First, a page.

Synopsis from Goodreads: Wilhelmina has a hundred identities.
She is a princess. When the Indigo Kingdom conquered her homeland, Wilhelmina and other orphaned children of nobility were taken to Skyvale, the Indigo Kingdom’s capital. Ten years later, they are the Ospreys, experts at stealth and theft. With them, Wilhelmina means to take back her throne.
She is a spy. Wil and her best friend, Melanie, infiltrate Skyvale Palace to study their foes. They assume the identities of nobles from a wraith-fallen kingdom, but enemies fill the palace, and Melanie’s behavior grows suspicious. With Osprey missions becoming increasingly dangerous and their leader more unstable, Wil can’t trust anyone.
She is a threat. Wraith is the toxic by-product of magic, and for a century using magic has been forbidden. Still the wraith pours across the continent, reshaping the land and animals into fresh horrors. Soon it will reach the Indigo Kingdom. Wilhelmina’s magic might be the key to stopping the wraith, but if the vigilante Black Knife discovers Wil’s magic, she will vanish like all the others.
I didn’t like this book. It was just too generic. I would call it ‘Just Another Epic Fantasy’ (or JAEF) There were a lot of appealing things about it- the premise, for example. But unlike The Storyspinner a good story and awesome characters didn’t compensate. I didn’t hate it though, so it gets some points.
The set up is very fantasy. There is royalty and banned magic and Evil (also known as wraith) and then to appease her female readers, Meadows had some pretty dresses and parties. And the plot follows a plot that I have seen so many incarnations of- Eragon, Icemark, Bartimaeus- but without the interesting added bonuses of dragons or Snow Leopards or wit. These girls infiltrate a palace. They make maps. They sneak out all the time. They discover that a PLOT IS BREWING YAY, one of them falls in love. One meets a mysterious masked man. And then there is an epic journey and some street fighting and some deaths and then an EPIC REVEAL and then it ends. There was a little plot twist, but I saw it coming because it was so obvious, really. Also, the action at the end was really, really rushed. And there was a terrible cliffhanger, because it’s a series, obviously.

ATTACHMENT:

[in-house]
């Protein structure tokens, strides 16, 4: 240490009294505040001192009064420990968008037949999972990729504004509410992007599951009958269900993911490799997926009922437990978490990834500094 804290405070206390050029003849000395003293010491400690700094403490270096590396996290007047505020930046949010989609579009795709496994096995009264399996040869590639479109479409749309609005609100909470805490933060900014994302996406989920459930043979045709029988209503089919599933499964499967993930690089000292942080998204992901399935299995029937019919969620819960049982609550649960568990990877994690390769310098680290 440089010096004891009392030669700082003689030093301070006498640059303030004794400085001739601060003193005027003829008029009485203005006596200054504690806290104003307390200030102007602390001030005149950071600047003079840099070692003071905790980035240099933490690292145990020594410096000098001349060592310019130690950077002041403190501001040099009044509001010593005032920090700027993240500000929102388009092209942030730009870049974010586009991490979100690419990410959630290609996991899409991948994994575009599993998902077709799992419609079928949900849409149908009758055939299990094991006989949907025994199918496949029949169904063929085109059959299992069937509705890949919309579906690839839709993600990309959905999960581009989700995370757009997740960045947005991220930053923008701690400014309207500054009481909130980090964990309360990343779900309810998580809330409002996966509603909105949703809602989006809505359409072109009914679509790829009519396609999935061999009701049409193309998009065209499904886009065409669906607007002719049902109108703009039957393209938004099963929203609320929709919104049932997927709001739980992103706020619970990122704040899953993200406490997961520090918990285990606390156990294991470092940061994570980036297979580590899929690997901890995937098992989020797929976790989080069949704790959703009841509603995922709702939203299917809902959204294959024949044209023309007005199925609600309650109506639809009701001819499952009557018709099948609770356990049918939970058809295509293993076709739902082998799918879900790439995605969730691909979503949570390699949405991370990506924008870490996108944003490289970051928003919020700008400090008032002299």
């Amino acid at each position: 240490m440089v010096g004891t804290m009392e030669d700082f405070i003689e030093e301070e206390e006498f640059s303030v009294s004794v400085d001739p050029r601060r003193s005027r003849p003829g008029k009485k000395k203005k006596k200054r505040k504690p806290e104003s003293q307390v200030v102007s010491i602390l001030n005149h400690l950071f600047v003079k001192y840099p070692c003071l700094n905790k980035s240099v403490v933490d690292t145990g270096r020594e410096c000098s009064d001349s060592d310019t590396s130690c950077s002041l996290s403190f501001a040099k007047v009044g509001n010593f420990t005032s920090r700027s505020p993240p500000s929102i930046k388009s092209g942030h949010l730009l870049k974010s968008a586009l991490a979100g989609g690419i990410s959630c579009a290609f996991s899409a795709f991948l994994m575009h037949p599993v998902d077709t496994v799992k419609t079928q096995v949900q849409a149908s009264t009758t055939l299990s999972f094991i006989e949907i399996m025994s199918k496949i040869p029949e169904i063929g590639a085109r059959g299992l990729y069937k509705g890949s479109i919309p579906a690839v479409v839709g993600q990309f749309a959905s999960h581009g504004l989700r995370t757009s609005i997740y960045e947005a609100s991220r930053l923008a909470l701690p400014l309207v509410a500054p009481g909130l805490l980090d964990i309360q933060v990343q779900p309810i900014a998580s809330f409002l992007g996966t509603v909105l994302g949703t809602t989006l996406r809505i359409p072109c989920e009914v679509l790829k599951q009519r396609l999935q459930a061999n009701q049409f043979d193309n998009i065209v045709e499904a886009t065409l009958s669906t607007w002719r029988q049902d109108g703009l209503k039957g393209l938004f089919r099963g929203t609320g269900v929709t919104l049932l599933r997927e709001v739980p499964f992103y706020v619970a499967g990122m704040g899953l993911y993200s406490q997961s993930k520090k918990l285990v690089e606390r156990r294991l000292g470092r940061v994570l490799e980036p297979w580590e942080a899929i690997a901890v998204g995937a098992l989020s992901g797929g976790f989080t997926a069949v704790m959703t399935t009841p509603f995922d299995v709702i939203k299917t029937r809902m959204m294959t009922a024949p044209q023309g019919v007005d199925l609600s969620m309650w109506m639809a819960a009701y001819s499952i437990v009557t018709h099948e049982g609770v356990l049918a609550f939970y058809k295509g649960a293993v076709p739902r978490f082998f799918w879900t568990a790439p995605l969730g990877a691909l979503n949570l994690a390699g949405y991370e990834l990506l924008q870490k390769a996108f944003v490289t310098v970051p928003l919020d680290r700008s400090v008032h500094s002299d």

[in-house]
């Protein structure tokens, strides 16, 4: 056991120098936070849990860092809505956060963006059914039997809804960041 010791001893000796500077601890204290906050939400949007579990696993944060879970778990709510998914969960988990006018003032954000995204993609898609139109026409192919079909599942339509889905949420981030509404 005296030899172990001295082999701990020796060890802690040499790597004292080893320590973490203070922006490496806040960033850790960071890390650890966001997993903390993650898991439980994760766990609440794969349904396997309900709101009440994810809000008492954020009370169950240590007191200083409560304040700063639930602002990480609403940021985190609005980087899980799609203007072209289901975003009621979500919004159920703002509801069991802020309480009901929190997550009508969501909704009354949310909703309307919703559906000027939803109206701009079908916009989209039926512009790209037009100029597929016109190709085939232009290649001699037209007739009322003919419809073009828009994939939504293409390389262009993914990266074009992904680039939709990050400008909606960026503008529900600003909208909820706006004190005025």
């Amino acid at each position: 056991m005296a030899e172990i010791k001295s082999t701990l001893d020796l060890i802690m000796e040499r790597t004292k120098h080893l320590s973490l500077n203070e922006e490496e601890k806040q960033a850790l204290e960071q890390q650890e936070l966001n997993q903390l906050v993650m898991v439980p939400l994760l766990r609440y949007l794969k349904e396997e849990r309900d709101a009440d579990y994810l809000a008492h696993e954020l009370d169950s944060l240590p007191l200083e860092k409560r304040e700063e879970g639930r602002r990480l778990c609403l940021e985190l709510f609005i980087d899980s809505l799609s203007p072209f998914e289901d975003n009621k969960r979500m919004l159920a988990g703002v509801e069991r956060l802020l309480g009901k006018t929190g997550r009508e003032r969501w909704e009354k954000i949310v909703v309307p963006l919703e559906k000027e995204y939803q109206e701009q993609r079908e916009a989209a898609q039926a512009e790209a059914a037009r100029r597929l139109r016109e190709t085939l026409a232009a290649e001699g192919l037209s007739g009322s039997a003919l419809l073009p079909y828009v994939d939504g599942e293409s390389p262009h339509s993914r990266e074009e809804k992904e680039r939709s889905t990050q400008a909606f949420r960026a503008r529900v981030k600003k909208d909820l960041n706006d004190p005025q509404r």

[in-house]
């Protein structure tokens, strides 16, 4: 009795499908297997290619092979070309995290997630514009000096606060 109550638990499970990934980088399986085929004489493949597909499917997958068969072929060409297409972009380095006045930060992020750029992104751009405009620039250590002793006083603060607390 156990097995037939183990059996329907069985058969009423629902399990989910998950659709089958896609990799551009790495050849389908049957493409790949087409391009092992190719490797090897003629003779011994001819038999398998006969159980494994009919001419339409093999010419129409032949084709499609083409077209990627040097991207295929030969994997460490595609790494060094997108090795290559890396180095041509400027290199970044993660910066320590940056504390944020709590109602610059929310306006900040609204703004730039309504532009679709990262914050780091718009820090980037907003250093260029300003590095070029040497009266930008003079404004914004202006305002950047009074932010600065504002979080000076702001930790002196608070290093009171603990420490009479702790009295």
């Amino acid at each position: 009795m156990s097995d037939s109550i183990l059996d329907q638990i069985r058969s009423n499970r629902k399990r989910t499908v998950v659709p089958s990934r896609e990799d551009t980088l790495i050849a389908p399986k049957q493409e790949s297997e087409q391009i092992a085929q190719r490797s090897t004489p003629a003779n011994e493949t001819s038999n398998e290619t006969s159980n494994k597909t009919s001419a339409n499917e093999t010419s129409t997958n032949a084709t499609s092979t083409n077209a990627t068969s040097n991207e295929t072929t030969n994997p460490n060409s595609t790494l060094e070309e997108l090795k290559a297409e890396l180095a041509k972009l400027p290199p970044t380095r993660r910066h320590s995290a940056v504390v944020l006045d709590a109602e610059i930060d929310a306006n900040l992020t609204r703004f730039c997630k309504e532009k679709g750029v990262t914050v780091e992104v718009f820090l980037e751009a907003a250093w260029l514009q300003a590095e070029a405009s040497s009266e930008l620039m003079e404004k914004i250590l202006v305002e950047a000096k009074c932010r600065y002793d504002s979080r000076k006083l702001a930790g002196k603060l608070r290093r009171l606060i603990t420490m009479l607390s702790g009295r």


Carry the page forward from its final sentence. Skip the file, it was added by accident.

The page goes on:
The worldbuilding made me sad, because there was so much potential. But it was really confusing. Things weren’t explained. A history of the Wraith was needed, because it was pretty important, and it wasn’t there. Cathdral bells were mentioned, but religion was never talked about. The magic was thoroughly explained, and not in an info-dumpy way, and I did like how it contributed to Wil’s meager character development. A bit about the political relationships became clear towards the end of the novel, but really? I couldn’t even work out whether Aecor had wraith or whether it was conquered for the longest time. Even the identites of the characters and the formation of the Osprey’s weren’t well defined. It was just too confusing
Black Knife was really the only interesting character. Self appointed vigilantes are cool. Patrick, Melanie, Connor and the other Osprey’s weren’t fully fleshed out, so that annoyed me, because it made it much more difficult to understand Wilhemina. I mean, the characters weren’t unlikable, but they just ran around being awesome and fighting and only the sparse flashbacks gave them any degree of depth . the violence felt very manufactured- the characters participated in it without it giving them depth or an understanding of who they are and where they are prepared to go.
The writing style was alright. It kept me reading, and the use of idiom and figurative language was appealing. I would use quotes, but the book has returned to the library from whence it came.
This book was boring. It had nothing that I haven’t seen before, and it didn’t have any twists to make it still worth persisting with. I’m not invested enough to read the sequel despite the irritating cliffhanger. That said, if you like the premise, you could still read it. There’s not much unlikable here- there’s just same old fantasy in an increasingly generic genre.
Have you read this? Are you going to? How do you feel about ‘generic fantasy’? Also, should I give star ratings? Tell me in the comments